To the question of whether the vision of a better education system I present at the beginning is in fact a realistic one, I can now answer that yes indeed, it is. Something very close already exists.

And now I want to make this learning experience available to everyone.

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I think figuring out how to make education better is definitely a worthwhile goal, and I'm reading this post (and your other one) with interest.

I'm curious to what extent you're going to be addressing the issue of education as-partially-or-mostly signaling, like what Caplan argues for in The Case Against Education? I can imagine a line of argument that says paying for public education is worthwhile, even if all it does is accreditation because it's useful to employers. What those actual costs look like and what they should be is, of course, up for debate.

I could also see the point that all this signaling stuff is orthogonal if all we "really" care about is optimizing for learning. Just wondering what stance you're taking.

If public education is all about helping employers in their hiring process, then it's a really wasteful form of corporate welfare. So, I don't really consider this as a good argument in favor of funding public higher education.

I think that fixing the education system will require unbundling the learning part and the signaling part. So, learning communities for the learning part, and comprehensive standardized exams for the signaling. Not sure how elaborate the exams need to be to match the signal quality of a college degree. I guess for people mostly looking to signal intelligence, conscientiousness or specific abilities or knowledge, the exams can be quite short and inexpensive as long as they’re challenging enough (something like the final exams of graduate level classes).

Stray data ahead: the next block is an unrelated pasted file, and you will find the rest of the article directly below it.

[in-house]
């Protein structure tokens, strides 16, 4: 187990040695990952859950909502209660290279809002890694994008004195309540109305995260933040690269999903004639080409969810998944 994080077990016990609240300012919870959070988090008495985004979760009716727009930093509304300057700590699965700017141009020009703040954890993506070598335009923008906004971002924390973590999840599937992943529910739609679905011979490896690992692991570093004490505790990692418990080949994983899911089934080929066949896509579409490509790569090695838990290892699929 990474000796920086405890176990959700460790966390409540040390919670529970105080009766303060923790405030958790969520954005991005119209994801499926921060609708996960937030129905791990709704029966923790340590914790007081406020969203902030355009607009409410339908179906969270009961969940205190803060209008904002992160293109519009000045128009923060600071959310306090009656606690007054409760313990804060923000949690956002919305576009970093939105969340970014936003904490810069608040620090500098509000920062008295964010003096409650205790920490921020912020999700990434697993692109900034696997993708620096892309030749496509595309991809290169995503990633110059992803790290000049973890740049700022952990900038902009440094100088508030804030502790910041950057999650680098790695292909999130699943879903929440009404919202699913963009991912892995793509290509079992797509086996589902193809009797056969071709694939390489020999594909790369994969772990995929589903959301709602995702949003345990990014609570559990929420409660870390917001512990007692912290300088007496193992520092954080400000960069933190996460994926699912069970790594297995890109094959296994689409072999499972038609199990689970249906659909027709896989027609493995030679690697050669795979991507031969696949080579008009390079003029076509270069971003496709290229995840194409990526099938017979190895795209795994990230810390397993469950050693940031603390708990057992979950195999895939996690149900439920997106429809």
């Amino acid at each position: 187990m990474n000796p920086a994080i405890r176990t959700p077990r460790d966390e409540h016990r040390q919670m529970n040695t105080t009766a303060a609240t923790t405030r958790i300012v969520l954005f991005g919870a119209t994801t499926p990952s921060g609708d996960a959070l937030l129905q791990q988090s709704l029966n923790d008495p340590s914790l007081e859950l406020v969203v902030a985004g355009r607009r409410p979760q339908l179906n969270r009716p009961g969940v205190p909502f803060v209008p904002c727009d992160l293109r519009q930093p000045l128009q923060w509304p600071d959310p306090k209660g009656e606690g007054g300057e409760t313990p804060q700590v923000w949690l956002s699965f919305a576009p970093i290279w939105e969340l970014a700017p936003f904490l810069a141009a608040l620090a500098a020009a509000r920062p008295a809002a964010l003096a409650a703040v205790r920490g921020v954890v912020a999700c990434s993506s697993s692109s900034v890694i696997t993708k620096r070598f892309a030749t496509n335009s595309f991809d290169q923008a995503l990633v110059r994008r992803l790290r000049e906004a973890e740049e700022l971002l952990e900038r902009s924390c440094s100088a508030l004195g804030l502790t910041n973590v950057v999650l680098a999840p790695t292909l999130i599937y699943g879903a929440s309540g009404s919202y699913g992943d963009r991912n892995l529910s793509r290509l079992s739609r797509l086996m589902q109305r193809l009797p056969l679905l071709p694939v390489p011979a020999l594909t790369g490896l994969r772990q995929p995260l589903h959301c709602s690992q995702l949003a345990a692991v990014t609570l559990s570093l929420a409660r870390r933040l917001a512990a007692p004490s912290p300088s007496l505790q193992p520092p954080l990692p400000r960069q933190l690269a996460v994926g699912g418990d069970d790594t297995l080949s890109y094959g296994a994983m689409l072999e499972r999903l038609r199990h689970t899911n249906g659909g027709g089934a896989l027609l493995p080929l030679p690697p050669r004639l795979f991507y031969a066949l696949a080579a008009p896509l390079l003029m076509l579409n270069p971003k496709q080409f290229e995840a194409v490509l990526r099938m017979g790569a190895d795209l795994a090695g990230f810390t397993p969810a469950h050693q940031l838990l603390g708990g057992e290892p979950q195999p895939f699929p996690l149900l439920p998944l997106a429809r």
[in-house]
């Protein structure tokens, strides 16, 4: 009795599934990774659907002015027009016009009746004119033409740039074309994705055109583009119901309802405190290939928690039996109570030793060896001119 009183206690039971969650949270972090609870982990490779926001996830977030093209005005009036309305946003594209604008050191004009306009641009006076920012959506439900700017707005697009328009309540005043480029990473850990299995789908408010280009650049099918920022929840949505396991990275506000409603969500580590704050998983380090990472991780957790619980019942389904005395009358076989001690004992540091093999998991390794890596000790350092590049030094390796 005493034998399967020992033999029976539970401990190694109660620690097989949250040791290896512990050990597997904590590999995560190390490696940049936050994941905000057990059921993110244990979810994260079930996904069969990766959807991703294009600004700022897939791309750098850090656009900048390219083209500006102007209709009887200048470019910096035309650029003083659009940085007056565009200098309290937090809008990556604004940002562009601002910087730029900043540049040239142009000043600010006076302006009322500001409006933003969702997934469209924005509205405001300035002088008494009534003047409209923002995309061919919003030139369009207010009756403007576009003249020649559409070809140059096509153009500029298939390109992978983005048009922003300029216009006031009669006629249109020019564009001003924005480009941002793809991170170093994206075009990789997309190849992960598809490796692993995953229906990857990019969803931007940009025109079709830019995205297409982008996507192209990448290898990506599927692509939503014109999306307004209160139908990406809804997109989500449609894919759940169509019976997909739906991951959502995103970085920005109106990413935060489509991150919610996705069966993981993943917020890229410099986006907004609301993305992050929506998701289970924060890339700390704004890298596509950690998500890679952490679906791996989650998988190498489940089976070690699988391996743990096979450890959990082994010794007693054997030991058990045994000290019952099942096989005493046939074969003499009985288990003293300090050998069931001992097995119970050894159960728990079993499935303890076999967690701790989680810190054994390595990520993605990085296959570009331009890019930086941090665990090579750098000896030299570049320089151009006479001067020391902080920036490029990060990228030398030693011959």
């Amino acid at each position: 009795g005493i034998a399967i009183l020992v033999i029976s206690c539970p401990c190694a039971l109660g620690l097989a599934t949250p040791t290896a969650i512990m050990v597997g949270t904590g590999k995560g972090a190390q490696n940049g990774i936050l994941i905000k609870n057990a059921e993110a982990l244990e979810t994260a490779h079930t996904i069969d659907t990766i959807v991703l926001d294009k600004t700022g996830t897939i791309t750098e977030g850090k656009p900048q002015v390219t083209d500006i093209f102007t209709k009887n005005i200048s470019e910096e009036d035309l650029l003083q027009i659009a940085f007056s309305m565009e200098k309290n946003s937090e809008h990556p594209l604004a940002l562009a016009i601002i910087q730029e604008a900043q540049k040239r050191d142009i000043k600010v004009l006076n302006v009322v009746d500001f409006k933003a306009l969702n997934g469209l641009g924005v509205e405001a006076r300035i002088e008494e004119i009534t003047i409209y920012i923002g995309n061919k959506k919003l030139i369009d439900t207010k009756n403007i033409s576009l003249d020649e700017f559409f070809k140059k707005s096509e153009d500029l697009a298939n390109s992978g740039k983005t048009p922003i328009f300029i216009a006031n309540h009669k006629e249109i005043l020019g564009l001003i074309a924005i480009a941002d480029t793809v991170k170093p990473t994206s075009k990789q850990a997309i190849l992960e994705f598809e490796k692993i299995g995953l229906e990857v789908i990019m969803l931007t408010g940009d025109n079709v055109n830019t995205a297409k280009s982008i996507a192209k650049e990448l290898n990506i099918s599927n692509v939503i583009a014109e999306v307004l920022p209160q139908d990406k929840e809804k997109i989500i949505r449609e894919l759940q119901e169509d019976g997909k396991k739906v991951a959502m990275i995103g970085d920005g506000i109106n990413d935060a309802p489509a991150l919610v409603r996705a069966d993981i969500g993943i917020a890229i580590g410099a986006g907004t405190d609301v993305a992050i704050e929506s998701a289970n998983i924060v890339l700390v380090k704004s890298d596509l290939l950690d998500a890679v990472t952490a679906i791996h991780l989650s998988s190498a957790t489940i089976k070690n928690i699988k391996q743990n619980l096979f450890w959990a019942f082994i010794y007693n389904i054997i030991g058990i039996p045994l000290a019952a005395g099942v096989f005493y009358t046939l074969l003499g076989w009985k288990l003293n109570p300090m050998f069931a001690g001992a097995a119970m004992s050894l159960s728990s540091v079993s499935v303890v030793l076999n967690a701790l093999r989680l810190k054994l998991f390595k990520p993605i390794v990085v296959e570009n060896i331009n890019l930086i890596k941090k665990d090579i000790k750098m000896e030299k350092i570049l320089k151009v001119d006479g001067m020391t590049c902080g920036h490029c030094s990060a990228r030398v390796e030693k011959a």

Got it.

I think unbundling them seems like a good thing to strive for.

I guess the parts that I might still be worried about are:

  • I see below that you claim that more accountability is probably net-good for most students, in the sense that would help improve learning? I'm not sure that I fully agree with that. My experience in primary to upper education has been that there is a great many students who don't seem that motivated to learn due to differing priorities, home situations, or preferences. I think improving education will need to find some way of addressing this beyond just accountability.

  • Do you envision students enrolling in this Improved Education program for free? Public schools right now have a distinct advantage because they receive a lot of funding from taxpayers.

  • I think the issue of, "Why can't we just immediately get switch everyone to a decoupled situation where credentialing and education are separate?" is due to us being stuck in an inadequate equilibrium. Do you have plans to specifically tackle these inertia-related issues that can make mass-adoption difficult? (e.g until cheap credentialing services become widespread, why would signaling-conscious students decide to enroll in Improved Education instead of Normal Education?)

If public education is all about helping employers in their hiring process, then it’s a really wasteful form of corporate welfare.